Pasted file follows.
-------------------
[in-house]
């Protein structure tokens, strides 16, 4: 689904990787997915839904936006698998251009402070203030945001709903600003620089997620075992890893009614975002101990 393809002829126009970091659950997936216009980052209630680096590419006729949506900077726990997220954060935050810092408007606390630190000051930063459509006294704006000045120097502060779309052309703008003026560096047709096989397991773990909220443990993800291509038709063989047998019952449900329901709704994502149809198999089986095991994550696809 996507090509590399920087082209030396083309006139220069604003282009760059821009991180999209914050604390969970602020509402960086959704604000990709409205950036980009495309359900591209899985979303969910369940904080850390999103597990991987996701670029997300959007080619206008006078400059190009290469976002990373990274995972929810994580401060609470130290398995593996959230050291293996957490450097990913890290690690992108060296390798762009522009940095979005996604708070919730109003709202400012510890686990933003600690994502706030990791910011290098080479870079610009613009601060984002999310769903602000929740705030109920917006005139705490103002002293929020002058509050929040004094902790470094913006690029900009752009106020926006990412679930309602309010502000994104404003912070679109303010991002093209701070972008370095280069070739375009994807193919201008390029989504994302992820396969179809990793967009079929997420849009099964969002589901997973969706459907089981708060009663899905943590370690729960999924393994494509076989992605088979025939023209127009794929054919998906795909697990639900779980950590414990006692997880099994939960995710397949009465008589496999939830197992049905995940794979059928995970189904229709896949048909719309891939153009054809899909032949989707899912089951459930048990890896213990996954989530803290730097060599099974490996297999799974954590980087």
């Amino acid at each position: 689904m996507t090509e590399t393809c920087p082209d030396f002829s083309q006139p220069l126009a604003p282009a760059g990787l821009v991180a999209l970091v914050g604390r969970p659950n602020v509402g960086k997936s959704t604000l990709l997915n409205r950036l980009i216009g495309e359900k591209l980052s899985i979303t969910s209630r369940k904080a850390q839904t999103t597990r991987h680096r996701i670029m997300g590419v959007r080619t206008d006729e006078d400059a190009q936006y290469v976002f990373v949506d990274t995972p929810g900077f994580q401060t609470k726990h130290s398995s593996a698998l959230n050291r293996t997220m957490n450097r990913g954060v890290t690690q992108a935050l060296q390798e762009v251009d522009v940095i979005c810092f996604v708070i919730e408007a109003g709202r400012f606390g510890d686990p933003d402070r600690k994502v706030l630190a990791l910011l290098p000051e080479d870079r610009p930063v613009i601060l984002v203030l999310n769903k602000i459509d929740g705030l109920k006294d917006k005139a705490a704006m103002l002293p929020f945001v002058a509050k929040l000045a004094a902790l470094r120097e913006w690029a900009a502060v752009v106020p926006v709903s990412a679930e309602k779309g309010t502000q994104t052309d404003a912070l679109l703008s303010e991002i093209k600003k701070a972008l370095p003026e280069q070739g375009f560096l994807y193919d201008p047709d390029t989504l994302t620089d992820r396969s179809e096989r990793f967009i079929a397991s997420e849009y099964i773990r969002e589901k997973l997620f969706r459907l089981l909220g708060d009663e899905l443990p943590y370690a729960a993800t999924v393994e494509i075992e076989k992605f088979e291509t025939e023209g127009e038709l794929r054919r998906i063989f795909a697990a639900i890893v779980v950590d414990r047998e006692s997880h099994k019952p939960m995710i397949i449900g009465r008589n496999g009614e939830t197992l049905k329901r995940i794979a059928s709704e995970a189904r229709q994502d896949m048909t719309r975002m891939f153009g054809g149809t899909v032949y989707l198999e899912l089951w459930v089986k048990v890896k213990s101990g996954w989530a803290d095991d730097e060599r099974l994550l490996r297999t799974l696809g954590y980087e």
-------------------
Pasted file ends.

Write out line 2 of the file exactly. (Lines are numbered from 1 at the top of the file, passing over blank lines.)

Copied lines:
């Protein structure tokens, strides 16, 4: 689904990787997915839904936006698998251009402070203030945001709903600003620089997620075992890893009614975002101990 393809002829126009970091659950997936216009980052209630680096590419006729949506900077726990997220954060935050810092408007606390630190000051930063459509006294704006000045120097502060779309052309703008003026560096047709096989397991773990909220443990993800291509038709063989047998019952449900329901709704994502149809198999089986095991994550696809 996507090509590399920087082209030396083309006139220069604003282009760059821009991180999209914050604390969970602020509402960086959704604000990709409205950036980009495309359900591209899985979303969910369940904080850390999103597990991987996701670029997300959007080619206008006078400059190009290469976002990373990274995972929810994580401060609470130290398995593996959230050291293996957490450097990913890290690690992108060296390798762009522009940095979005996604708070919730109003709202400012510890686990933003600690994502706030990791910011290098080479870079610009613009601060984002999310769903602000929740705030109920917006005139705490103002002293929020002058509050929040004094902790470094913006690029900009752009106020926006990412679930309602309010502000994104404003912070679109303010991002093209701070972008370095280069070739375009994807193919201008390029989504994302992820396969179809990793967009079929997420849009099964969002589901997973969706459907089981708060009663899905943590370690729960999924393994494509076989992605088979025939023209127009794929054919998906795909697990639900779980950590414990006692997880099994939960995710397949009465008589496999939830197992049905995940794979059928995970189904229709896949048909719309891939153009054809899909032949989707899912089951459930048990890896213990996954989530803290730097060599099974490996297999799974954590980087």